Home / General / Did Yahoo! Make the Right Decision Banning Work-From-Home Arrangements? (Pt 6)

Did Yahoo! Make the Right Decision Banning Work-From-Home Arrangements? (Pt 6)

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There’s one more point deserving a quick mention in the discussion over Yahoo!’s decision to ban work from home arrangements and how this might impact the way other businesses approach the whole topic within their own organizations.

The CEO Question

A lot of the debate over whether or not Yahoo! did the right thing banning work-from-home arrangements has read as a debate over whether or not Yahoo!’s CEO, Marissa Mayer, made the right decision implementing this ban.

While it’s probably not fair to place the full weight of this decision on Mayer alone, it’s wise to note when these sorts of shake-ups occur they’re usually discussed entirely as the sole decision of whomever is in charge, in this case the company’s CEO.

A Mostly Civil Discussion

Most of the mentions of Mayer in the context of this decision have been civil. They haven’t gotten too personal, and a lot of them focus on the fact Mayer used to work for Google before she took over at Yahoo!, and the way her time there may have influenced her role in this decision (such as the fact she tried to implement Google-esque free meals at Yahoo!, or the way she may see Google’s innovations as stemming from the close physical proximity of the search giant’s employees).

Still, there is one point where Mayer is coming under scrutiny for her role in this decision, and it has to do with a seeming double-standard when it comes to a spare room she recently installed next to her office.

Working Parents and Mayer’s Nursery

Mayer is a recent mother, she returned to work two weeks after she gave birth, and soon enough she had a nursery built right next to her office. None of this should be used as ammunition against her, she certainly shouldn’t be penalized for having a child or for making accommodations for her child so she could spend plenty of time with her new baby without sacrificing her work commitments. This is admirable, it’s commendable, and it’s wonderful she made this decision to help bridge a gap many other working mothers face.

The big personal blowback that came at Mayer once she announced the end of work-from-home arrangements came from the fact this ban makes things a lot more difficult for other working mothers who utilize their remote arrangements to do the equivalent of what Mayer accomplishes with her new office-bound nursery- balancing work and family according to her own needs and requirements.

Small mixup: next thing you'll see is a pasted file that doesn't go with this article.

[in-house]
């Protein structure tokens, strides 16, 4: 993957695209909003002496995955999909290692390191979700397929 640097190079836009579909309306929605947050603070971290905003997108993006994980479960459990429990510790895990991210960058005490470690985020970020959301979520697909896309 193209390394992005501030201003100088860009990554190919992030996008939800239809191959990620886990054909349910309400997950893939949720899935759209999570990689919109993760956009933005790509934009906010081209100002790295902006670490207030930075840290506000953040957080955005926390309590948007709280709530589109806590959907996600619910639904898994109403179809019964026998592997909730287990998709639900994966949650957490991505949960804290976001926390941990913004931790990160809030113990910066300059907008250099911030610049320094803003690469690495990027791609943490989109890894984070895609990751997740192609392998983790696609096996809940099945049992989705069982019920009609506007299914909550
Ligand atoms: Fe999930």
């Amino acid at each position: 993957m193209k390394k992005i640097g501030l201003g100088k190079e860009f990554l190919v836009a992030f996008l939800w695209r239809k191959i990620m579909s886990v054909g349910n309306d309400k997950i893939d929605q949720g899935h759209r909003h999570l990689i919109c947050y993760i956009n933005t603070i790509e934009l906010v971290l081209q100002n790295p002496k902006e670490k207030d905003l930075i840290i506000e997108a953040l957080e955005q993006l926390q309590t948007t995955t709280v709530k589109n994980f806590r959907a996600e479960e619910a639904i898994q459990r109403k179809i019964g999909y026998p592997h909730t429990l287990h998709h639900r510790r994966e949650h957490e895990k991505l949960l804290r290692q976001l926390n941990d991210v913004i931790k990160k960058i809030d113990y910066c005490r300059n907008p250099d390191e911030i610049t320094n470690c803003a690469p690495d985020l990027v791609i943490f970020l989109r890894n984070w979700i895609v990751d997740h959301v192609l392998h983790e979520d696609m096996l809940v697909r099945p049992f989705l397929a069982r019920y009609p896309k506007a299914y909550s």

The image we have of remote employees tends to be young tech-savvy people who are accustomed to working according to their own whims and their own schedules, but when it comes down to it remote working arrangements offer an incredible boon to families trying to excel on two fronts at the same time, and Mayer is being accused of hypocrisy for ensuring this right for herself while denying it to others, especially seeing as there are currently no plans to create larger child-care facilities within Yahoo!’s corporate offices and there are no new allowances being set in place to fix this newfound problems for the company’s working mothers and fathers.

Does this one fact mean Mayer was wrong to make the decision she did when she contributed to banning remote work arrangements within her organization? Of course not, and this one point shouldn’t dominate the discussion of whether the decision was “right” or “wrong.” Instead, it should just serve as another moment to remember in this cautionary tale.

According to all available information Yahoo! probably made the right overall decision banning remote work arrangements for the moment, but it’s pretty clear the company could have handled this action a little better, and having the CEO whose name will be attached to the decision receive preferential benefits this ban now takes away from her other employees is a pretty big faux-pas you’d be wise not to repeat.

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